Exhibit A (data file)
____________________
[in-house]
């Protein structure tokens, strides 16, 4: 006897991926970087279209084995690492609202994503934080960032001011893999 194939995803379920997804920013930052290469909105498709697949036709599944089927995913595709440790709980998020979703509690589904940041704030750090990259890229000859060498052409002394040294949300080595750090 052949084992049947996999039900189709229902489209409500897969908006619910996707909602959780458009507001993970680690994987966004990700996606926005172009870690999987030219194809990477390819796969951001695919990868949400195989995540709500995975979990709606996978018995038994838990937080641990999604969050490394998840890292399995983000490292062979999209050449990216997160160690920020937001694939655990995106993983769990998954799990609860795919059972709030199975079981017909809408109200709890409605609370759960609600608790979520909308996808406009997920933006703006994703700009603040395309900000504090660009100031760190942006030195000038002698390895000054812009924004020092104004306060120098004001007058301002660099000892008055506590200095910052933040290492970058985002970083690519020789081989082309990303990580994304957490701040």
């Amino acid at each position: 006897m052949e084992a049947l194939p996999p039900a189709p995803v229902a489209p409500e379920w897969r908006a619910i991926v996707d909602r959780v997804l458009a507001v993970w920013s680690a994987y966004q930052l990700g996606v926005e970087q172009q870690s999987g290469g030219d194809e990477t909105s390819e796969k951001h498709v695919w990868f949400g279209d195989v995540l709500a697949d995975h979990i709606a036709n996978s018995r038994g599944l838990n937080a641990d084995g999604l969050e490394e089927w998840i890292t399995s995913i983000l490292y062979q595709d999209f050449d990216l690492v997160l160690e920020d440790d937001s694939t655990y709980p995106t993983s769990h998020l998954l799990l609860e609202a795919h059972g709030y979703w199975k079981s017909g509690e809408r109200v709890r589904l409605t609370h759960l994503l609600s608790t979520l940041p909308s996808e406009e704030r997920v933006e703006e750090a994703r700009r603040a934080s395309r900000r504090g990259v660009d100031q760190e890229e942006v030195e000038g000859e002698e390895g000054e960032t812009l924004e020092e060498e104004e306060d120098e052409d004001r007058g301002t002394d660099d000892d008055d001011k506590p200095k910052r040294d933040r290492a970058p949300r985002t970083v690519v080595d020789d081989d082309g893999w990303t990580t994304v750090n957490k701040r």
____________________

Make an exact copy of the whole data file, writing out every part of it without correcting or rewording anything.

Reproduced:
[in-house]
């Protein structure tokens, strides 16, 4: 006897991926970087279209084995690492609202994503934080960032001011893999 194939995803379920997804920013930052290469909105498709697949036709599944089927995913595709440790709980998020979703509690589904940041704030750090990259890229000859060498052409002394040294949300080595750090 052949084992049947996999039900189709229902489209409500897969908006619910996707909602959780458009507001993970680690994987966004990700996606926005172009870690999987030219194809990477390819796969951001695919990868949400195989995540709500995975979990709606996978018995038994838990937080641990999604969050490394998840890292399995983000490292062979999209050449990216997160160690920020937001694939655990995106993983769990998954799990609860795919059972709030199975079981017909809408109200709890409605609370759960609600608790979520909308996808406009997920933006703006994703700009603040395309900000504090660009100031760190942006030195000038002698390895000054812009924004020092104004306060120098004001007058301002660099000892008055506590200095910052933040290492970058985002970083690519020789081989082309990303990580994304957490701040």
């Amino acid at each position: 006897m052949e084992a049947l194939p996999p039900a189709p995803v229902a489209p409500e379920w897969r908006a619910i991926v996707d909602r959780v997804l458009a507001v993970w920013s680690a994987y966004q930052l990700g996606v926005e970087q172009q870690s999987g290469g030219d194809e990477t909105s390819e796969k951001h498709v695919w990868f949400g279209d195989v995540l709500a697949d995975h979990i709606a036709n996978s018995r038994g599944l838990n937080a641990d084995g999604l969050e490394e089927w998840i890292t399995s995913i983000l490292y062979q595709d999209f050449d990216l690492v997160l160690e920020d440790d937001s694939t655990y709980p995106t993983s769990h998020l998954l799990l609860e609202a795919h059972g709030y979703w199975k079981s017909g509690e809408r109200v709890r589904l409605t609370h759960l994503l609600s608790t979520l940041p909308s996808e406009e704030r997920v933006e703006e750090a994703r700009r603040a934080s395309r900000r504090g990259v660009d100031q760190e890229e942006v030195e000038g000859e002698e390895g000054e960032t812009l924004e020092e060498e104004e306060d120098e052409d004001r007058g301002t002394d660099d000892d008055d001011k506590p200095k910052r040294d933040r290492a970058p949300r985002t970083v690519v080595d020789d081989d082309g893999w990303t990580t994304v750090n957490k701040r």